Blu-Ray Review – Deep Red (1975)

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I’ve never quite understood the greatness of Dario Argento or even the Giallo genre in general with the exceptions of Mario Bava’s early Giallos like The Girl Who Knew Too Much or Blood and Black Lace. Naturally anytime a Giallo comes my way I’m highly skeptical and Deep Red was no exception. However along with Suspiria; Deep Red is often considered Argento’s finest work so I was willing to give it a shot.

David Hemmings was still considered a “star” in 1975 probably down simply to the fact he played the mod photographer in Antonioni’s classic Blow-Up. Hemmings plays a jazz musician who of course is also teacher to pay the bills. He witnesses the grisly murder of the psychic medium Helga Ulmann (Macha Meril) and he soon delves deep into the mystery of who did it. Naturally there is more murder along the way.

Argento is a terrible storyteller first and foremost and even his most harden fans must admit that; his films are convoluted to the extreme. He does however have in his favour aesthetic choices which make his films stand-out above the pack of many other Giallo films. Given the title the use of red is very important to the look of the film and there is a beautifully shot sequence which is an homage to the painting Nighthawks by Edward Hopper. The scene is involving a animatronic doll is truly creepy and is hands down one of the creepiest scenes I’ve ever seen in a film.

Hemmings tries his best but he is clearly there for a nice holiday in Italy and the paycheck. The character of Carlo (Gabriele Lavia) and his boyfriend are gross caricatures of a suppressed homosexual and an effeminate homosexual respectively. The year however was 1975 so non-caricatures of homosexuals were pretty much non-existent in film and television. Argento uses his frequent collaborators the prog-rock band Goblin to score the film which helps the proceedings along and gives it a consistent sense of dread.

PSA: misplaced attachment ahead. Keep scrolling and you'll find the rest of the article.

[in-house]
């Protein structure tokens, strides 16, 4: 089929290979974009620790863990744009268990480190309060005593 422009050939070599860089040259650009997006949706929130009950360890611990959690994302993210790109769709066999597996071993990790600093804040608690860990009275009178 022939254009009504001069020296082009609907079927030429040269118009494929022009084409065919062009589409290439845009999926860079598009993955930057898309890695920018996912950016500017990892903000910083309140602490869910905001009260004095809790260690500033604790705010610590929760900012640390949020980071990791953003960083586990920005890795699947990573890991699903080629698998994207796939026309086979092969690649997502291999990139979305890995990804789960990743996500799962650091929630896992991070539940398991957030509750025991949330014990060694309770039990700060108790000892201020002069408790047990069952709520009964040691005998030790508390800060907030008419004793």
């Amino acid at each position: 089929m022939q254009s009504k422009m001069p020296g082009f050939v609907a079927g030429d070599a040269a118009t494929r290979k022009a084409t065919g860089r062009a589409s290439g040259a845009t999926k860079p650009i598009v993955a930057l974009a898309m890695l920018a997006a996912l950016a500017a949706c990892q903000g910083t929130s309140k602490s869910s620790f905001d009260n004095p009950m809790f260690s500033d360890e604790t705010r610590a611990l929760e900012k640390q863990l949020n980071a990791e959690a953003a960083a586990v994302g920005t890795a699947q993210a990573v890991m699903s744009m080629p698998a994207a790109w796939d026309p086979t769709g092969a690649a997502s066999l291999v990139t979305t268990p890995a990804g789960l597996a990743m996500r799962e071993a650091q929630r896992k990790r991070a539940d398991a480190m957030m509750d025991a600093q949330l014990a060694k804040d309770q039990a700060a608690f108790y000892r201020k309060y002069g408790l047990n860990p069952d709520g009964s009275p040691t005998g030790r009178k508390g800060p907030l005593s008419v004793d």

The film comes in two different cuts the 2 hour + Italian cut and the shorter 105 minute foreign cut mostly used for English-speaking territories. I tried watching the longer cut but found its pacing dragged so I switched to the shorter cut and it’s a much quicker paced film. It’s also in English and I believe David Hemmings did his own overdubbing for this version but I may be incorrect. Italian films of this period the Italian was dubbed anyway and most of it was shot in English so either English or Italian dubs are fine even if there are some purists who like the Italian ones better.

The disc includes a wealth of interviews and featurettes on the film. The Italian cut has a commentary by Argento expert Thomas Rostock. The film has been remastered in 4K and looks stunning for the most part. The limited edition also includes a CD of the Goblin soundtrack and a length booklet with new and archive writings on the film.

Ian Schultz

Horror, Thriller | Italy, 1975 | 18 | Arrow Video | 25th January 2016 (UK) | Dir.Dario Argento | David Hemmings, Dario Nicolodi, Gabriele Lavia | Buy:Deep Red [4k Remaster] [Blu-Ray + Soundtrack CD]